Soapbox Sylvia Riley: Bring back the Co-op cow as a symbol of what cooperation can achieve
WITH Co-ops closing down, debates have started as to when and where the first Co-operative Society began. I've supposed that it was at Rochdale in 1825, which is widely believed.
But it is emerging that there were earlier co-operatives, one as early as 1797, in Blidworth. In those days millers had much the same stained reputation as bankers today – people spoke of them and spat at the same time. This was because they adulterated flour to make it go further and it often became contaminated.
Fed up with being palmed off with unhealthy food and treated with contempt, people began to band together to organise their own pure food supply, which is how the cooperatives began leading to the Co-operative Society.
The Co-op has been part of the Derby scene for years – it was everywhere when I was growing up. There was the main Co-op in town, which had a splendid toy shop at Christmas. There was a Co-op at the top of our street (Grange Street), in fact there was a nearby Co-op for most people.
The massive Co-op bakery stood on Osmaston Park Road. There was the Co-op Boot and Shoe Company, the Co-op Dairy and the milkmen. They were really good, they had horses at first, and would deliver eggs, bread, cheese, butter, bacon, with your pint of milk.
And – spectacularly – there was the Co-op cow.
At one time the Co-op cow, together with the lighted Cathedral, defined the skyline of Derby. Each evening there she was, lit up in the night sky, seen for miles. The Gateway to Health – Derby seemed safe and protected because she was always there. In the 1990s she was taken down and there was an outcry. But when she was put back it was much lower, you can't see her and she's not lit up. Westfield dominates now – a sign with no history.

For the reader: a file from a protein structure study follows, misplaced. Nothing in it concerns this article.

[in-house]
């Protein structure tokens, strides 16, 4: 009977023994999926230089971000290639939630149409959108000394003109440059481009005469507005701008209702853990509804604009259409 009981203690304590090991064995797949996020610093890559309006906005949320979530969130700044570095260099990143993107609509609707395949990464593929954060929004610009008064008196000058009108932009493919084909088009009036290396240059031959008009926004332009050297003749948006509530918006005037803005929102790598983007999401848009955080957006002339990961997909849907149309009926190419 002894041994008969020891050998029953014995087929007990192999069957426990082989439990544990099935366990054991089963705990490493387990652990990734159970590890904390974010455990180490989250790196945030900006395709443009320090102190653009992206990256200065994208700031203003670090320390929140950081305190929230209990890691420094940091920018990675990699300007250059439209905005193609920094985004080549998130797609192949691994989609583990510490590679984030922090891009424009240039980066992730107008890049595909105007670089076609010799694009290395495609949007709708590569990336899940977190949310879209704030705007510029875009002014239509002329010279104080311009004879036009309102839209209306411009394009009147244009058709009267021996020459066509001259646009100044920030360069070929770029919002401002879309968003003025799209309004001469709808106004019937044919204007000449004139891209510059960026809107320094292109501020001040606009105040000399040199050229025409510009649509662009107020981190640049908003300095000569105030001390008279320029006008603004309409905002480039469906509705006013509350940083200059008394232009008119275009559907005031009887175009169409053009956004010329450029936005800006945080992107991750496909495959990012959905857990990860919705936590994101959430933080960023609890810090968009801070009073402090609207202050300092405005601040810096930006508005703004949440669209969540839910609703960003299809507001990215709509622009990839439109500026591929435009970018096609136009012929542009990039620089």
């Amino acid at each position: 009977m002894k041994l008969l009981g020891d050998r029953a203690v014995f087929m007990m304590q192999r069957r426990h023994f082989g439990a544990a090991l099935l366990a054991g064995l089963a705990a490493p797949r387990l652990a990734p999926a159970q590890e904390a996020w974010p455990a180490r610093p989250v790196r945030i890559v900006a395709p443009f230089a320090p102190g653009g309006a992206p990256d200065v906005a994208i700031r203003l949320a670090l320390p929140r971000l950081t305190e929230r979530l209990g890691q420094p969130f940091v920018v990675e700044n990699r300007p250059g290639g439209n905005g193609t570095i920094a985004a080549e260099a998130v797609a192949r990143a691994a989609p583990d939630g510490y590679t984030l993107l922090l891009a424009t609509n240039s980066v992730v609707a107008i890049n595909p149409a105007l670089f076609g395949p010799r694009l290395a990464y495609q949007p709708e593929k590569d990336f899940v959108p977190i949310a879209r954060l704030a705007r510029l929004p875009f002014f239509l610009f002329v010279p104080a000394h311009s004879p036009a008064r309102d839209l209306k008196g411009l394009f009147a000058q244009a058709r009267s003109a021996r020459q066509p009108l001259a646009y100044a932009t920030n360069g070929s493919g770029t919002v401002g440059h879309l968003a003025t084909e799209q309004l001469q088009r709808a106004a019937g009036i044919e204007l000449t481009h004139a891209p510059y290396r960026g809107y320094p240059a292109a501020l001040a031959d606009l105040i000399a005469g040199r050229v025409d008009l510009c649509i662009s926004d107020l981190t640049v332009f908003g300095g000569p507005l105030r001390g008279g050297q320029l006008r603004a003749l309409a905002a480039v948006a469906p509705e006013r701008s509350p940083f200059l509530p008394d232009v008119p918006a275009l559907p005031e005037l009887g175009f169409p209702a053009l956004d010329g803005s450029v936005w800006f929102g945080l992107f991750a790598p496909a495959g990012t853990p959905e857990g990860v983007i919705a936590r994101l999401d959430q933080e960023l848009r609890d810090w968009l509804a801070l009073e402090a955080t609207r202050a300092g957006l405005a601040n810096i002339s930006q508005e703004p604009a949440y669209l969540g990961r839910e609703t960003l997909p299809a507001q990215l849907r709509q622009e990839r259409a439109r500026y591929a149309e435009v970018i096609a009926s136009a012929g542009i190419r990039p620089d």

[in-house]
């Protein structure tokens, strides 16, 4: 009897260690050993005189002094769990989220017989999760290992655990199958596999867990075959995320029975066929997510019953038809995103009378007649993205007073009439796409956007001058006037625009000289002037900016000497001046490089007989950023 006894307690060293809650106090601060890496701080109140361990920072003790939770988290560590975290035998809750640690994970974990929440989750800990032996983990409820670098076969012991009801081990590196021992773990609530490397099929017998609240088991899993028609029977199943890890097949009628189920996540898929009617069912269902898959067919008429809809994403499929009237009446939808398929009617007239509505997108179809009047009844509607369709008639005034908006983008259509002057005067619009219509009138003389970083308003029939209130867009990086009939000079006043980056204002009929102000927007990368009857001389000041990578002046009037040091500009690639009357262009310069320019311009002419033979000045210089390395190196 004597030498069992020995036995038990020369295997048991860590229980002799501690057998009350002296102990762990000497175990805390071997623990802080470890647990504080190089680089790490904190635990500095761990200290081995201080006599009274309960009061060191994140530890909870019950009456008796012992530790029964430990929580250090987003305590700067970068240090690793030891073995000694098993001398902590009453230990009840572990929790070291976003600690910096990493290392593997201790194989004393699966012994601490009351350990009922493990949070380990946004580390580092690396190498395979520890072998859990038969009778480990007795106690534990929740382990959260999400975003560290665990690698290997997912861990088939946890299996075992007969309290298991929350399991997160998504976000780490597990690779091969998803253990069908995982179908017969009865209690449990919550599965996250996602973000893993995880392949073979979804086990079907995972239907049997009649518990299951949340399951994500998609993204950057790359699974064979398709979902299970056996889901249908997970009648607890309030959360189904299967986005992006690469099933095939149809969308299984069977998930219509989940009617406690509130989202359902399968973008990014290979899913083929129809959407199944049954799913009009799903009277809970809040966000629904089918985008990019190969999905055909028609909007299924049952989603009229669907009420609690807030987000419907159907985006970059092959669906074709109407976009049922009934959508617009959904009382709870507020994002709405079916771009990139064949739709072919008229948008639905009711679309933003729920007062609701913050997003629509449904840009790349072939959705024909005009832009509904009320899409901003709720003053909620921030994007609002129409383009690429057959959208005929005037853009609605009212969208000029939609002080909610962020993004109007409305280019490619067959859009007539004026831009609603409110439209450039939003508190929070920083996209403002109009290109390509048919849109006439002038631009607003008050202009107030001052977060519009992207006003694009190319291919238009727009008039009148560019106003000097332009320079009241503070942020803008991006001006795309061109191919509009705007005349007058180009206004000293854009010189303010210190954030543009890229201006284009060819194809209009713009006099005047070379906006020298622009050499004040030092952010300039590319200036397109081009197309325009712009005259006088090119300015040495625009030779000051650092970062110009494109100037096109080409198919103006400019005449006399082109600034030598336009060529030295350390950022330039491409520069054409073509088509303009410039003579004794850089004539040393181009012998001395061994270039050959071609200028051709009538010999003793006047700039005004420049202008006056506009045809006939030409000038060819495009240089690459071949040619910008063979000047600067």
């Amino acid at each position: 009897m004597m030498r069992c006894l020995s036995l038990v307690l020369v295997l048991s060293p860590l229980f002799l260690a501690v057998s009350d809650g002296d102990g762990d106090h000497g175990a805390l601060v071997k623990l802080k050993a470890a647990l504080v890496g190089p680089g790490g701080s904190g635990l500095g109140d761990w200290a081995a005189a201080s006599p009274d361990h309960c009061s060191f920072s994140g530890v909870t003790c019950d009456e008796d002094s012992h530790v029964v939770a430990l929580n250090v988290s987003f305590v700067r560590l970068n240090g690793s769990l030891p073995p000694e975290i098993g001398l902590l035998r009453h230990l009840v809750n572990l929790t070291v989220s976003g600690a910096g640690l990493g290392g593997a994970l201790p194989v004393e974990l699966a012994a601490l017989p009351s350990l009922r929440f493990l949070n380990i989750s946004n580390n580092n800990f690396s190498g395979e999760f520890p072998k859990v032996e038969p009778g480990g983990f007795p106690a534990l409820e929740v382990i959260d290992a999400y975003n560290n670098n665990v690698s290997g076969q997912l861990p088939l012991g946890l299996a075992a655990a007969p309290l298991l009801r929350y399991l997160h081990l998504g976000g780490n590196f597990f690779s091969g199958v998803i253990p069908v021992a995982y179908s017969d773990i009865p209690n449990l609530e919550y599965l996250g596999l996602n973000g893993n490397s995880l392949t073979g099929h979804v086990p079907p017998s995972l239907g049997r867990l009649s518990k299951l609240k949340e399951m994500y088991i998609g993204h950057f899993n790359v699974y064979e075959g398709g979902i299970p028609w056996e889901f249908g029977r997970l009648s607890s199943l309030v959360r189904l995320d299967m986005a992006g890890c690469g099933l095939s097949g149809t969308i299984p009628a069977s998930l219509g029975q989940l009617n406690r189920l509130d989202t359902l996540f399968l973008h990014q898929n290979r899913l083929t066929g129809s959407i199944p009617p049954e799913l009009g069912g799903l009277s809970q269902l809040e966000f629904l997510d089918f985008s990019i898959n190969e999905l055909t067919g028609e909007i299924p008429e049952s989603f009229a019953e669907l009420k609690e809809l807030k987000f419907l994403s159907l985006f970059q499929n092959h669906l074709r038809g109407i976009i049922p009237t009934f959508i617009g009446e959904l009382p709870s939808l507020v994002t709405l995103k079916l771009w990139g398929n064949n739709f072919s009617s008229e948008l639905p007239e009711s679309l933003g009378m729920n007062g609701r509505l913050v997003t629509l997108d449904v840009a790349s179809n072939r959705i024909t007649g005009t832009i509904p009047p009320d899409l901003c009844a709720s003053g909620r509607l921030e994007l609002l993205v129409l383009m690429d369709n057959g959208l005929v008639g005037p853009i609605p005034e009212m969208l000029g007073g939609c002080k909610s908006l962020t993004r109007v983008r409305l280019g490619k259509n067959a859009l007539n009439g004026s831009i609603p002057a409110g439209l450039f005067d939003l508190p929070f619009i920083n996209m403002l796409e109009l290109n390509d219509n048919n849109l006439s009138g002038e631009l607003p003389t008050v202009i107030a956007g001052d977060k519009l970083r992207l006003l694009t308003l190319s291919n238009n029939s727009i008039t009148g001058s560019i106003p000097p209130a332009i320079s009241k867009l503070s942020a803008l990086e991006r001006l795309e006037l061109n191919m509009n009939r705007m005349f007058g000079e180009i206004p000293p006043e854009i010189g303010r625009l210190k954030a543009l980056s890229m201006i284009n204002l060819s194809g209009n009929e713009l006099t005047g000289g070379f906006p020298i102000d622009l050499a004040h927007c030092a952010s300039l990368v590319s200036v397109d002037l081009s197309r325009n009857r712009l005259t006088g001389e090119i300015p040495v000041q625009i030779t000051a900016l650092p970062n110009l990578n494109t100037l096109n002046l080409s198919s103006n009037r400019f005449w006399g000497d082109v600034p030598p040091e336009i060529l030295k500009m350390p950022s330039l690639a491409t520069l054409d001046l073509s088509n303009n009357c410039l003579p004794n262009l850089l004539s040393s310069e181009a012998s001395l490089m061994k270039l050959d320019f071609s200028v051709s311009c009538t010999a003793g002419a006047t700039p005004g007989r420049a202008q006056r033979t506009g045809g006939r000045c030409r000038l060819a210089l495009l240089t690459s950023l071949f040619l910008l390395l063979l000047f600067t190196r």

Always generous, the Co-op distributed gifts at Christmas for needy children. When I was in the Young Socialists in the 1960s the Co-op gave our branch their old abattoir in Woods Lane to do up and use when we liked. We painted the horrible white-tiled walls pink and it was opened by, the then MP, Philip Noel-Baker, and Betty Guthrie (can anybody remember her? – she taught at Hargrave House School and had five children).
In the 1960s, Derby Co-op food hall stocked things you couldn't get then. Cherry jam from Yugoslavia and rose petals in syrup (mmm with ice cream); wines from Algeria; German cinnamon stars (zimtsterne) and stuffed aubergines from Bulgaria. Not all Co-ops had these things, it depended on members in each Individual Members' Section, passing resolutions urging trade with socialist states.
Restore the Co-op cow to her former glory. She is unique to Derby and though the Co-ops are going, she's a reminder of what was achieved. A tribute to people who wouldn't be ground down.
And it's time we treated the bankers the same way our ancestors treated the millers – ignoring them and starting up our own banks.